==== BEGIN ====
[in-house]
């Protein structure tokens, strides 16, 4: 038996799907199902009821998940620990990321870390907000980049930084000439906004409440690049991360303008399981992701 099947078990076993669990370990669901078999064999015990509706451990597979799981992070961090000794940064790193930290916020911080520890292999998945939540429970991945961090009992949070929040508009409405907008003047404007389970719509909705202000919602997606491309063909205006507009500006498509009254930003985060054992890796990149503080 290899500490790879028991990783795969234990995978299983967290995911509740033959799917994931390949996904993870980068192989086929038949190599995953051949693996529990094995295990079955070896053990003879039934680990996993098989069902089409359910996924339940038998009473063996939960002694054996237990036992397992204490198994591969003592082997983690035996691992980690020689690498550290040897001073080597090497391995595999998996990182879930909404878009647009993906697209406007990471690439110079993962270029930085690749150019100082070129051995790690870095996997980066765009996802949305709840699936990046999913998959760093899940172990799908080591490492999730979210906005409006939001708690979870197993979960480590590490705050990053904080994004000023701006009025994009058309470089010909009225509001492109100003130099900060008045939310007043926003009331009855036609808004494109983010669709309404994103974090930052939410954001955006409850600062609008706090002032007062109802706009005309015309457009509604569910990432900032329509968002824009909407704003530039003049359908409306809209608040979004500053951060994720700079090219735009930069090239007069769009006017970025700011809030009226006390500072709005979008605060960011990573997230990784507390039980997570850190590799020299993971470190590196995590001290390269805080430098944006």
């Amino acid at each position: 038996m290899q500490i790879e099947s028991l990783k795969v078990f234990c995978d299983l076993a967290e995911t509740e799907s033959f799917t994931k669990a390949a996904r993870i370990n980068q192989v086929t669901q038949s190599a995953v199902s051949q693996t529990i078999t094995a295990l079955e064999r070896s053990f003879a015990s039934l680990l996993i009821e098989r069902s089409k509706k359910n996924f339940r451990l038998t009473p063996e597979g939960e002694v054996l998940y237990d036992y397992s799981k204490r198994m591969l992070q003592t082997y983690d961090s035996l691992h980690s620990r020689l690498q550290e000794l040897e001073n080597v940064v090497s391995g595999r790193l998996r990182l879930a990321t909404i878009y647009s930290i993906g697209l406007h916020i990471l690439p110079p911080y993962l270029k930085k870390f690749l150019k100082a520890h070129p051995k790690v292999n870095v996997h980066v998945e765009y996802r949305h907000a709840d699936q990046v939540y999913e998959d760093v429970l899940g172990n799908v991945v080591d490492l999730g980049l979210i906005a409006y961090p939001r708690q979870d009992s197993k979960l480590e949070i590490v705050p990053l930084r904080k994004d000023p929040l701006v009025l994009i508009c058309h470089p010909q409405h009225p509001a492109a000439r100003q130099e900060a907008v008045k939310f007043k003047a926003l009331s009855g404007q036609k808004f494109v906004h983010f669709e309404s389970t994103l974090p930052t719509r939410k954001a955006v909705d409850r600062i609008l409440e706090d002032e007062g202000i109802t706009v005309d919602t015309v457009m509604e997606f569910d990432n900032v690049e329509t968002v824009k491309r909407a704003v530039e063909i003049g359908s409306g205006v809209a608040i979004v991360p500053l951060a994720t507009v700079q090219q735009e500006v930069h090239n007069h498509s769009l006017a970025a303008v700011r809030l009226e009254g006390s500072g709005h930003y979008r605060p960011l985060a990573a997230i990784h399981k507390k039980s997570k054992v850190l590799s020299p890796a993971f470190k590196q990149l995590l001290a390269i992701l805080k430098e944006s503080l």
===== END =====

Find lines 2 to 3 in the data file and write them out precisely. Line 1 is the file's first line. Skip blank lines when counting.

């Protein structure tokens, strides 16, 4: 038996799907199902009821998940620990990321870390907000980049930084000439906004409440690049991360303008399981992701 099947078990076993669990370990669901078999064999015990509706451990597979799981992070961090000794940064790193930290916020911080520890292999998945939540429970991945961090009992949070929040508009409405907008003047404007389970719509909705202000919602997606491309063909205006507009500006498509009254930003985060054992890796990149503080 290899500490790879028991990783795969234990995978299983967290995911509740033959799917994931390949996904993870980068192989086929038949190599995953051949693996529990094995295990079955070896053990003879039934680990996993098989069902089409359910996924339940038998009473063996939960002694054996237990036992397992204490198994591969003592082997983690035996691992980690020689690498550290040897001073080597090497391995595999998996990182879930909404878009647009993906697209406007990471690439110079993962270029930085690749150019100082070129051995790690870095996997980066765009996802949305709840699936990046999913998959760093899940172990799908080591490492999730979210906005409006939001708690979870197993979960480590590490705050990053904080994004000023701006009025994009058309470089010909009225509001492109100003130099900060008045939310007043926003009331009855036609808004494109983010669709309404994103974090930052939410954001955006409850600062609008706090002032007062109802706009005309015309457009509604569910990432900032329509968002824009909407704003530039003049359908409306809209608040979004500053951060994720700079090219735009930069090239007069769009006017970025700011809030009226006390500072709005979008605060960011990573997230990784507390039980997570850190590799020299993971470190590196995590001290390269805080430098944006």
């Amino acid at each position: 038996m290899q500490i790879e099947s028991l990783k795969v078990f234990c995978d299983l076993a967290e995911t509740e799907s033959f799917t994931k669990a390949a996904r993870i370990n980068q192989v086929t669901q038949s190599a995953v199902s051949q693996t529990i078999t094995a295990l079955e064999r070896s053990f003879a015990s039934l680990l996993i009821e098989r069902s089409k509706k359910n996924f339940r451990l038998t009473p063996e597979g939960e002694v054996l998940y237990d036992y397992s799981k204490r198994m591969l992070q003592t082997y983690d961090s035996l691992h980690s620990r020689l690498q550290e000794l040897e001073n080597v940064v090497s391995g595999r790193l998996r990182l879930a990321t909404i878009y647009s930290i993906g697209l406007h916020i990471l690439p110079p911080y993962l270029k930085k870390f690749l150019k100082a520890h070129p051995k790690v292999n870095v996997h980066v998945e765009y996802r949305h907000a709840d699936q990046v939540y999913e998959d760093v429970l899940g172990n799908v991945v080591d490492l999730g980049l979210i906005a409006y961090p939001r708690q979870d009992s197993k979960l480590e949070i590490v705050p990053l930084r904080k994004d000023p929040l701006v009025l994009i508009c058309h470089p010909q409405h009225p509001a492109a000439r100003q130099e900060a907008v008045k939310f007043k003047a926003l009331s009855g404007q036609k808004f494109v906004h983010f669709e309404s389970t994103l974090p930052t719509r939410k954001a955006v909705d409850r600062i609008l409440e706090d002032e007062g202000i109802t706009v005309d919602t015309v457009m509604e997606f569910d990432n900032v690049e329509t968002v824009k491309r909407a704003v530039e063909i003049g359908s409306g205006v809209a608040i979004v991360p500053l951060a994720t507009v700079q090219q735009e500006v930069h090239n007069h498509s769009l006017a970025a303008v700011r809030l009226e009254g006390s500072g709005h930003y979008r605060p960011l985060a990573a997230i990784h399981k507390k039980s997570k054992v850190l590799s020299p890796a993971f470190k590196q990149l995590l001290a390269i992701l805080k430098e944006s503080l």